Time passed. Wellbeing teased me all summer, often visible, yet evading my grasp.

I was hanging out with Shelly last week. When it comes to getting basic tasks done, Shelly is my opposite. She seems to hum along confidently with a constant and steady aplomb. Shelly has had a profound influence on my life, as I have on hers, I would humbly hope I may claim. We went for a short walk in the woods while we talked and joked and caught up. On the way back, we stopped for small coffees. Then Shelly stood up abruptly and said "Come on, dude, let's get you signed up for health insurance." And so we did. Minor mental stumbling blocks were gently set aside. Beginning in January, I will have access to Adderall and perhaps talk therapy if I can figure out where to be geographically situated for a useful period of time.

I have two ten-packs of Modafinil left. I have a lot of loose ends to tie up before I go south for the winter. I had been paralyzed for weeks, unable to conquer the most basic of tasks. I couldn't move the ball forward even an inch. Knowing that help is on the horizon, I took a Modafinil pill. I was reminded of the story that I had read many years ago about William M. Gaines trying on spectacles for the first time. The effect of introducing a stimulant to my central nervous system is no less profound. The trees have leaves at the top, not fuzz. The battle will continue, but for the first time in almost a year, I mastered tasks, and then felt like I'd won the day.

Thursday, December 6, 2018

I am a botfly.

I am a botfly. We are a parasitic swarm. We multiply. When I was born I might have been anything I wanted. I believe now that choice is an illusion. Every thought and action only serves to perpetuate the status quo.

When I was growing up I believed myself to be a human. Only through the use of drugs and alcohol have I become self aware. For all the good it did, I have thought a lot about this. My life is essentially valueless, and it is not in my nature to change that. Being that I formerly believed myself human, this first felt like an enormous downgrade of status. I have recovered from my initial depression, and my mission now is acceptance. I accept that our life is to seek a host and propagate. I relinquish all claim to lofty human fantasies of control.

I have known the truth about myself for years. My post-human reality still feels unsettling, but I will no longer try to escape it with mental gymnastics. We are going to take over the earth. This conclusion is a simple matter of science. I am not in charge. Ecosystems will be irreparably altered. I no longer take responsibility for that. It is not in my nature to notice or care. Pain and remorse are a selfish reflex. Emotions are a genetically selected trait to keep our species on course.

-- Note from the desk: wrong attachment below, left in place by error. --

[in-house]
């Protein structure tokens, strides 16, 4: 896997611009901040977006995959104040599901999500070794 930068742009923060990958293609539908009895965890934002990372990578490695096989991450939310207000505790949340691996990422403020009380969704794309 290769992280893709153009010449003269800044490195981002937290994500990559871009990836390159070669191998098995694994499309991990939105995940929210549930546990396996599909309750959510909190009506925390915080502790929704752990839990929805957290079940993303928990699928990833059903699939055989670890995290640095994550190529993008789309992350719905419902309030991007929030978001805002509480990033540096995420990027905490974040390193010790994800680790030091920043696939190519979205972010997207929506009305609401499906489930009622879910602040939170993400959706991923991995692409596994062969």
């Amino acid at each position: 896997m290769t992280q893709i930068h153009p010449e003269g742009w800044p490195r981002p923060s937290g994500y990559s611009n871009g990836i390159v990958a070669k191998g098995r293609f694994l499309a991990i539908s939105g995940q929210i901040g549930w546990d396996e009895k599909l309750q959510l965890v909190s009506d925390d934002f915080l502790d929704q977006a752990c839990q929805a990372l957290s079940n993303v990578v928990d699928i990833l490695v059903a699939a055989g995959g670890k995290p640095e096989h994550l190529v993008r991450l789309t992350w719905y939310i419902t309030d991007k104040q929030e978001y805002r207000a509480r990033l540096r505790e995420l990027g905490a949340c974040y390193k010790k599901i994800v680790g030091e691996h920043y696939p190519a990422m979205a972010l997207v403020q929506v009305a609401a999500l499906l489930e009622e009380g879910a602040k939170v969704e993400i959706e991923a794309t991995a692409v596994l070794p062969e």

I still appreciate humor. What is more ironic than a bumper sticker with a slogan declaring care for Mother Earth? If the exhaust from our vehicles would wipe us out tomorrow, it would be a happy hastening of the inevitable. It is a mistake to think in terms of time, but almost impossible to shut off the instinct. Don't become confused and believe we can stop this. We are gone. We are paste. Shrug now if you agree.

I am a botfly. Maybe you are still a human. Personal examination might reveal a different truth, but just as likely not. Truth does not require our awareness. My first reaction was horror and disappointment. Now I have simply fallen in line. A more comfortable path might be to think less. To this end, I am listening to more of the radio, and watching more of the TV. I drive cars to buy meat, and I am careful to treat money as more than just a concept. You can do that to. Becoming one of us is reasonably comfortable and numb. It is the easiest thing to do.

Tuesday, December 4, 2018

I hope we will always be close.

Hello Journal. (Hi future chrisharne),

I am back visiting reality today. I might stick around for awhile, it's always hard to tell. I hope I make more time to write to you. I miss you. You have been a major help to me, and I am grateful for the record which you provide. But I know that others read you as well sometimes. I want to be an open and honest person - especially when sharing is hard. I tell myself that the difficult entries hold the most value.

I am not concerned for my own privacy, but I am bound by honor to protect the privacy of others. When I began to share my secrets with you, Journal, I knew that this would become a problem. When you were a notebook, there were no ethical decisions to navigate.

I am not a real writer. I am not ready to be one yet. I am a human who has been writing to a journal since the first day they could construct a sentence. There have been lapses over the years. I go away sometimes. That doesn't mean I don't love you. I'm not sure where I've been, and I don't know when I will see you again. It feels wonderful to talk to you again. I hope we will always be close.